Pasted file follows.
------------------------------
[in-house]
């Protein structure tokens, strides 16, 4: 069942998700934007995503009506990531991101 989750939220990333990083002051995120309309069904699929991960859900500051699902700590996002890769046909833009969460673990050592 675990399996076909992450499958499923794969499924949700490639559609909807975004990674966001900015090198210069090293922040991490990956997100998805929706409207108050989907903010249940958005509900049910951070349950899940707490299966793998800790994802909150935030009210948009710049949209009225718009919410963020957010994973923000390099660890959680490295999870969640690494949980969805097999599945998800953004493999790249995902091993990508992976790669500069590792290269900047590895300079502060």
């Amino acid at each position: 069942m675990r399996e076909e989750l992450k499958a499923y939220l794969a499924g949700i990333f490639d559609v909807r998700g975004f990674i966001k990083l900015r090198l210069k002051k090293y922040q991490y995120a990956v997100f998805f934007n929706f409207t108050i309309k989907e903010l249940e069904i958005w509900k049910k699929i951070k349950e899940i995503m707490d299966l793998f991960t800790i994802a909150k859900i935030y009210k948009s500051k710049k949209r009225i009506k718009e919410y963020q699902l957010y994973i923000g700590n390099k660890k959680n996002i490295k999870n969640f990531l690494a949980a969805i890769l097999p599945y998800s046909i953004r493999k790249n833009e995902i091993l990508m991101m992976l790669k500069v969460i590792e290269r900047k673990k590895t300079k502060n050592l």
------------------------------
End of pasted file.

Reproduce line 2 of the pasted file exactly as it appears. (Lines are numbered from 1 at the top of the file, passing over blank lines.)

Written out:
């Protein structure tokens, strides 16, 4: 069942998700934007995503009506990531991101 989750939220990333990083002051995120309309069904699929991960859900500051699902700590996002890769046909833009969460673990050592 675990399996076909992450499958499923794969499924949700490639559609909807975004990674966001900015090198210069090293922040991490990956997100998805929706409207108050989907903010249940958005509900049910951070349950899940707490299966793998800790994802909150935030009210948009710049949209009225718009919410963020957010994973923000390099660890959680490295999870969640690494949980969805097999599945998800953004493999790249995902091993990508992976790669500069590792290269900047590895300079502060």